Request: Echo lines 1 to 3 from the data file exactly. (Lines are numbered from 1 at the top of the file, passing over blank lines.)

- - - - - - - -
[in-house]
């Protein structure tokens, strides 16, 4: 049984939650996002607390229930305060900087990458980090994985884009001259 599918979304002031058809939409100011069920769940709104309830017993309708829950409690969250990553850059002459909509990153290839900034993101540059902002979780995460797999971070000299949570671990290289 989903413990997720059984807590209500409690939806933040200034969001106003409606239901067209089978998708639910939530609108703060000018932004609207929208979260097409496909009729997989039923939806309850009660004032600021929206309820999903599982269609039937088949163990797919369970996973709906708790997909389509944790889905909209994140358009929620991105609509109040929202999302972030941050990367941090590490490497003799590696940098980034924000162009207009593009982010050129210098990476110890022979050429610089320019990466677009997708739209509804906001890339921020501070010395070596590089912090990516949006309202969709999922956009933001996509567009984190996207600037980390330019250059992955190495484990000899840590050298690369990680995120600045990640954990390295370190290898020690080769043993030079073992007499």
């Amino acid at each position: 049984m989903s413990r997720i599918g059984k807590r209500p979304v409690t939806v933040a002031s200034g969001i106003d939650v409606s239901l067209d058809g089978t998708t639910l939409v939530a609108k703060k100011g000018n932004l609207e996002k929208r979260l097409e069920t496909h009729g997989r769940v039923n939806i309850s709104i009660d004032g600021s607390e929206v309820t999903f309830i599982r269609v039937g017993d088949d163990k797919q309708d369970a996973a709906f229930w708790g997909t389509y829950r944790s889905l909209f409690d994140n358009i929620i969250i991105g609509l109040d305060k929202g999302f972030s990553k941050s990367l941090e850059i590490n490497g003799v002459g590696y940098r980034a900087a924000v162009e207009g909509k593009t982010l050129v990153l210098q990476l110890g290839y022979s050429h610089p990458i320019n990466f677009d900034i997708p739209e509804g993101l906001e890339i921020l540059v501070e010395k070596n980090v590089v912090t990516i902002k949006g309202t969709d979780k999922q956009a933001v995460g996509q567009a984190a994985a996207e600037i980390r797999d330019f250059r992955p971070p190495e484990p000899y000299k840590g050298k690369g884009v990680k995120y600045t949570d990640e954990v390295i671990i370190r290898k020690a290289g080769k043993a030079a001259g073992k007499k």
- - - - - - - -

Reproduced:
[in-house]
């Protein structure tokens, strides 16, 4: 049984939650996002607390229930305060900087990458980090994985884009001259 599918979304002031058809939409100011069920769940709104309830017993309708829950409690969250990553850059002459909509990153290839900034993101540059902002979780995460797999971070000299949570671990290289 989903413990997720059984807590209500409690939806933040200034969001106003409606239901067209089978998708639910939530609108703060000018932004609207929208979260097409496909009729997989039923939806309850009660004032600021929206309820999903599982269609039937088949163990797919369970996973709906708790997909389509944790889905909209994140358009929620991105609509109040929202999302972030941050990367941090590490490497003799590696940098980034924000162009207009593009982010050129210098990476110890022979050429610089320019990466677009997708739209509804906001890339921020501070010395070596590089912090990516949006309202969709999922956009933001996509567009984190996207600037980390330019250059992955190495484990000899840590050298690369990680995120600045990640954990390295370190290898020690080769043993030079073992007499």
């Amino acid at each position: 049984m989903s413990r997720i599918g059984k807590r209500p979304v409690t939806v933040a002031s200034g969001i106003d939650v409606s239901l067209d058809g089978t998708t639910l939409v939530a609108k703060k100011g000018n932004l609207e996002k929208r979260l097409e069920t496909h009729g997989r769940v039923n939806i309850s709104i009660d004032g600021s607390e929206v309820t999903f309830i599982r269609v039937g017993d088949d163990k797919q309708d369970a996973a709906f229930w708790g997909t389509y829950r944790s889905l909209f409690d994140n358009i929620i969250i991105g609509l109040d305060k929202g999302f972030s990553k941050s990367l941090e850059i590490n490497g003799v002459g590696y940098r980034a900087a924000v162009e207009g909509k593009t982010l050129v990153l210098q990476l110890g290839y022979s050429h610089p990458i320019n990466f677009d900034i997708p739209e509804g993101l906001e890339i921020l540059v501070e010395k070596n980090v590089v912090t990516i902002k949006g309202t969709d979780k999922q956009a933001v995460g996509q567009a984190a994985a996207e600037i980390r797999d330019f250059r992955p971070p190495e484990p000899y000299k840590g050298k690369g884009v990680k995120y600045t949570d990640e954990v390295i671990i370190r290898k020690a290289g080769k043993a030079a001259g073992k007499k």